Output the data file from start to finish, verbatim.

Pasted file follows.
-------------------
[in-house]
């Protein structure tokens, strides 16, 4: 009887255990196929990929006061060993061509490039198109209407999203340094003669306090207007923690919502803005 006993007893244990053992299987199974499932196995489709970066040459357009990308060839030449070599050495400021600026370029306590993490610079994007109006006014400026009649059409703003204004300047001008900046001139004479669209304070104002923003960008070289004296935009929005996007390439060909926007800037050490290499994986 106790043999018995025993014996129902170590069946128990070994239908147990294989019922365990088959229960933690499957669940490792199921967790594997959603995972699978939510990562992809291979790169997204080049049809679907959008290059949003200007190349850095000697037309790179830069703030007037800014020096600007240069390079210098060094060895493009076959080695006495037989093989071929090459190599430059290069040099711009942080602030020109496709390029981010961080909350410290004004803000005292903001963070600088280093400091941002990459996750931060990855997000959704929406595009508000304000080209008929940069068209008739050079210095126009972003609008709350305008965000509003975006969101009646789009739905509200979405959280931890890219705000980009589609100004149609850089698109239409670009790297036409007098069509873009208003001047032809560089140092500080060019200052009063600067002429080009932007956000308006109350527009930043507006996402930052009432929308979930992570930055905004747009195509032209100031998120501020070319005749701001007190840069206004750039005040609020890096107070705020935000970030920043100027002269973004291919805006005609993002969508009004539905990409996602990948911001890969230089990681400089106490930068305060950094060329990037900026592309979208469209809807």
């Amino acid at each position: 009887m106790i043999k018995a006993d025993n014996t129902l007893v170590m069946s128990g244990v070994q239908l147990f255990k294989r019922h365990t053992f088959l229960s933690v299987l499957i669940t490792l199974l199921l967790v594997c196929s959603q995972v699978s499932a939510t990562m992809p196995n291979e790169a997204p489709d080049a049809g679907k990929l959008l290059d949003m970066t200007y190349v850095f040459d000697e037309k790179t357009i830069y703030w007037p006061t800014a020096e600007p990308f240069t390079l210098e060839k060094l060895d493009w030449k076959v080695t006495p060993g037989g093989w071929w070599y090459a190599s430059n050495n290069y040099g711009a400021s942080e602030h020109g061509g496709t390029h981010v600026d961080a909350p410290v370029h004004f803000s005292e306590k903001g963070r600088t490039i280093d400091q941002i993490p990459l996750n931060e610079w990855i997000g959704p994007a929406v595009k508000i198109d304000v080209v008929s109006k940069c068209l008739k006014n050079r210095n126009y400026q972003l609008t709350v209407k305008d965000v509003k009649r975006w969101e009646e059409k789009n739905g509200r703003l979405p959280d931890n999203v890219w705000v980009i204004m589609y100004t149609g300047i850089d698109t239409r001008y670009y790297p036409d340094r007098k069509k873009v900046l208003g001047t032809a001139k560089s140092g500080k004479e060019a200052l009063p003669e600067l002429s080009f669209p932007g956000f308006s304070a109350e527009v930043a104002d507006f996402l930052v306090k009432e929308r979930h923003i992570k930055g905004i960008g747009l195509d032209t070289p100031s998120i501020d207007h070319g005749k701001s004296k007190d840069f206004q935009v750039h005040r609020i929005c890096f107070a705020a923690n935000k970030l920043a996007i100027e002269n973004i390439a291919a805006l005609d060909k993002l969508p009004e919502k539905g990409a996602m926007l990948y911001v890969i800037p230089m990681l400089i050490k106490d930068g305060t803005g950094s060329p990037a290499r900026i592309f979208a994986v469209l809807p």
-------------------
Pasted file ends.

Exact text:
[in-house]
């Protein structure tokens, strides 16, 4: 009887255990196929990929006061060993061509490039198109209407999203340094003669306090207007923690919502803005 006993007893244990053992299987199974499932196995489709970066040459357009990308060839030449070599050495400021600026370029306590993490610079994007109006006014400026009649059409703003204004300047001008900046001139004479669209304070104002923003960008070289004296935009929005996007390439060909926007800037050490290499994986 106790043999018995025993014996129902170590069946128990070994239908147990294989019922365990088959229960933690499957669940490792199921967790594997959603995972699978939510990562992809291979790169997204080049049809679907959008290059949003200007190349850095000697037309790179830069703030007037800014020096600007240069390079210098060094060895493009076959080695006495037989093989071929090459190599430059290069040099711009942080602030020109496709390029981010961080909350410290004004803000005292903001963070600088280093400091941002990459996750931060990855997000959704929406595009508000304000080209008929940069068209008739050079210095126009972003609008709350305008965000509003975006969101009646789009739905509200979405959280931890890219705000980009589609100004149609850089698109239409670009790297036409007098069509873009208003001047032809560089140092500080060019200052009063600067002429080009932007956000308006109350527009930043507006996402930052009432929308979930992570930055905004747009195509032209100031998120501020070319005749701001007190840069206004750039005040609020890096107070705020935000970030920043100027002269973004291919805006005609993002969508009004539905990409996602990948911001890969230089990681400089106490930068305060950094060329990037900026592309979208469209809807």
């Amino acid at each position: 009887m106790i043999k018995a006993d025993n014996t129902l007893v170590m069946s128990g244990v070994q239908l147990f255990k294989r019922h365990t053992f088959l229960s933690v299987l499957i669940t490792l199974l199921l967790v594997c196929s959603q995972v699978s499932a939510t990562m992809p196995n291979e790169a997204p489709d080049a049809g679907k990929l959008l290059d949003m970066t200007y190349v850095f040459d000697e037309k790179t357009i830069y703030w007037p006061t800014a020096e600007p990308f240069t390079l210098e060839k060094l060895d493009w030449k076959v080695t006495p060993g037989g093989w071929w070599y090459a190599s430059n050495n290069y040099g711009a400021s942080e602030h020109g061509g496709t390029h981010v600026d961080a909350p410290v370029h004004f803000s005292e306590k903001g963070r600088t490039i280093d400091q941002i993490p990459l996750n931060e610079w990855i997000g959704p994007a929406v595009k508000i198109d304000v080209v008929s109006k940069c068209l008739k006014n050079r210095n126009y400026q972003l609008t709350v209407k305008d965000v509003k009649r975006w969101e009646e059409k789009n739905g509200r703003l979405p959280d931890n999203v890219w705000v980009i204004m589609y100004t149609g300047i850089d698109t239409r001008y670009y790297p036409d340094r007098k069509k873009v900046l208003g001047t032809a001139k560089s140092g500080k004479e060019a200052l009063p003669e600067l002429s080009f669209p932007g956000f308006s304070a109350e527009v930043a104002d507006f996402l930052v306090k009432e929308r979930h923003i992570k930055g905004i960008g747009l195509d032209t070289p100031s998120i501020d207007h070319g005749k701001s004296k007190d840069f206004q935009v750039h005040r609020i929005c890096f107070a705020a923690n935000k970030l920043a996007i100027e002269n973004i390439a291919a805006l005609d060909k993002l969508p009004e919502k539905g990409a996602m926007l990948y911001v890969i800037p230089m990681l400089i050490k106490d930068g305060t803005g950094s060329p990037a290499r900026i592309f979208a994986v469209l809807p």